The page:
Note: Nobody is complaining about job substitution now!
- Why is the government not turning to the existing volunteering infrastructure for help in deploying spontaneous volunteers?
- If it did, does the volunteering infrastructure have the resources to be of help at times like this?
- What should be the role of national volunteering infrastructure bodies like NCVO and NAVCA (to name just two) in co-ordinating with government and the relevant agencies to ensure the great British public’s spontaneous help is directed most effectively?
- What plans do the existing volunteering infrastructure have in place so that they are prepared to be of real help in times like this by channeling spontaneous volunteer support to the right places?
- Who is ensuring that the spontaneous volunteering that is happening is being done safely and actually helping, not hindering, relief efforts? We might not realise it but people wanting to help can actually cause more problems than they alleviate, a situation explored in detail by Jayne Cravens on her webpage, Volunteering To Help After Major Disasters.
- Who is monitoring whether people actually follow through on the pledges of support? Take a look at this story (again reported by Jayne Cravens) following the floods in Queensland, Australia three years ago where this was an issue.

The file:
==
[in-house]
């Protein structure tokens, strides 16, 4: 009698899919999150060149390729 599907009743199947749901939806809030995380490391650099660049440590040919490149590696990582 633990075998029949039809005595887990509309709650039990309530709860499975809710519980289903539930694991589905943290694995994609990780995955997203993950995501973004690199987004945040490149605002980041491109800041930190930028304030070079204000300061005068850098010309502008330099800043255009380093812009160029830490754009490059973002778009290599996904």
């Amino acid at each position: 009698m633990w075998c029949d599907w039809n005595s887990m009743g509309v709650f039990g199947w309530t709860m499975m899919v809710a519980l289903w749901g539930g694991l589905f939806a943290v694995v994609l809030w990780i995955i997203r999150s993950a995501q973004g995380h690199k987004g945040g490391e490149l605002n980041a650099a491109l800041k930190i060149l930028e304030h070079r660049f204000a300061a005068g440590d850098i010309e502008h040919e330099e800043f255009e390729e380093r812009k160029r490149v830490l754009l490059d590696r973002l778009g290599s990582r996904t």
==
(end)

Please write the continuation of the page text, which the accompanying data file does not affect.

- What is being / will be done to see if these spontaneous volunteers who are making a real difference in flood affected communities might want to put their time into volunteering when the flood waters subside?
Quite rightly the focus now is on on helping those affected by the floods. As the efforts move in the coming weeks into cleaning up and moving on, the media will inevitably focus on the lessons learnt from the floods. There will be calls for better flood defences, more funding for flood hit communities, an examination of the political point scoring that seems to be more important to some politicians than helping the people in need.